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The Lawfulness of the Support Scheme of the German Renewable Energy Act (EEG) from the Perspective of German Constitutional Law and European Law

Hans-Peter Schwintowski

This article shows that the German Renewable Energy Act (EEG 2014) does not comply with both German constitutional law and European law. From the perspective of constitutional law, the EEG support scheme is no price regulation, as assumed by the Federal Court of Justice of Germany (Bundesgerichtshof), but a (hidden) tax. Furthermore, it lacks an amortisation and marketability clause. From the perspective of European law, the EEG surcharge is a levy within the meaning of Articles 30 and 110 of the Treaty on the Functioning of the European Union which cannot be justified under the European Treaties. Furthermore, the EEG support scheme conflicts with the European Emissions Trading System, as their impacts impair each other. Thus, the EEG support scheme is neither necessary nor appropriate to achieve the European targets regarding climate protection, but disproportionate instead.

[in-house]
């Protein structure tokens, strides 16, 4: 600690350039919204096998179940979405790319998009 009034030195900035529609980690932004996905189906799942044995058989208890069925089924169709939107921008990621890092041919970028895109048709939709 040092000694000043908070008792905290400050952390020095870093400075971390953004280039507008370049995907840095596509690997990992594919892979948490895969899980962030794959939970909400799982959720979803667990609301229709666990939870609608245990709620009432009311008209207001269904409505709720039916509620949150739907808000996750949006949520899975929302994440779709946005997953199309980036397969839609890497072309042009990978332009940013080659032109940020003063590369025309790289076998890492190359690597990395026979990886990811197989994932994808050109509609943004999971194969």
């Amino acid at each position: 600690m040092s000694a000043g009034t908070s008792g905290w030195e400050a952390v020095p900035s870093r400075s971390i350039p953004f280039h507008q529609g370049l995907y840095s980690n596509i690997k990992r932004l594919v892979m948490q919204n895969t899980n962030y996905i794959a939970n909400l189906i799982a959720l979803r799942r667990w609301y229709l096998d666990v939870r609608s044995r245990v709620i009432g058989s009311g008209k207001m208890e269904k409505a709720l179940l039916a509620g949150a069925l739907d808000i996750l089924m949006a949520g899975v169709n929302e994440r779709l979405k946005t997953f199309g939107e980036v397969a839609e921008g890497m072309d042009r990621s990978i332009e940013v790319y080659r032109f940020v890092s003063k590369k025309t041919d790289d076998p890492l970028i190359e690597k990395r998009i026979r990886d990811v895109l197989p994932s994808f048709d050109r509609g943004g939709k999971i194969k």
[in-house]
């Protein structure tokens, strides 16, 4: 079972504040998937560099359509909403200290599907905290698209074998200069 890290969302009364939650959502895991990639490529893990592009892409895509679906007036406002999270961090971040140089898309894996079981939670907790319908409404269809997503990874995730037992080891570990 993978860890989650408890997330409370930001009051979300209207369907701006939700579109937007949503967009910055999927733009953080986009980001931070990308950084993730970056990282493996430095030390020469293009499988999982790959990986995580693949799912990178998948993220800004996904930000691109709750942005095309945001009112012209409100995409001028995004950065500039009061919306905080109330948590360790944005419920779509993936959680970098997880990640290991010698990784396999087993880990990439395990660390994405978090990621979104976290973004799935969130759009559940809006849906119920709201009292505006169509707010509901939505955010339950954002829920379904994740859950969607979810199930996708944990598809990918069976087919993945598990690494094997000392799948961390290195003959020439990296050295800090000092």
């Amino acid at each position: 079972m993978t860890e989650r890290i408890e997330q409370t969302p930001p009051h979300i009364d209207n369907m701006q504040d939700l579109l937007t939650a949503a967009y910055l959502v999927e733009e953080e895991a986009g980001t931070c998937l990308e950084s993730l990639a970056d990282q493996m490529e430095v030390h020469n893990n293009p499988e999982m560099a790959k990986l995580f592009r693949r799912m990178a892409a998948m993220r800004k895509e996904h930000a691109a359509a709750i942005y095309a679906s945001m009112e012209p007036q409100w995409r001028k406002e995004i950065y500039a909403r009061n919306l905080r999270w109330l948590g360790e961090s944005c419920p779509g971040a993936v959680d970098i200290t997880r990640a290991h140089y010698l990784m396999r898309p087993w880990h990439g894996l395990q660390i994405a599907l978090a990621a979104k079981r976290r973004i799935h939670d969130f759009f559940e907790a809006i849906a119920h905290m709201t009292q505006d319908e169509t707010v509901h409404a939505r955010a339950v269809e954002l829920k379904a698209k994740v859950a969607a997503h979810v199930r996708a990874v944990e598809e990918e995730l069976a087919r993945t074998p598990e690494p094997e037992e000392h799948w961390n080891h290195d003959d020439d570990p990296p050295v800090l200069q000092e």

Prof Dr Hans-Peter Schwintowski, Humboldt University Berlin is managing director of the Institute for Energy and Competition Law in the Municipal Economy (Institut für Energie- und Wettbewerbsrecht in der kommunalen Wirtschaft, EWeRK). Translation of terms from German to English is provided by the author. For correspondence: >>.


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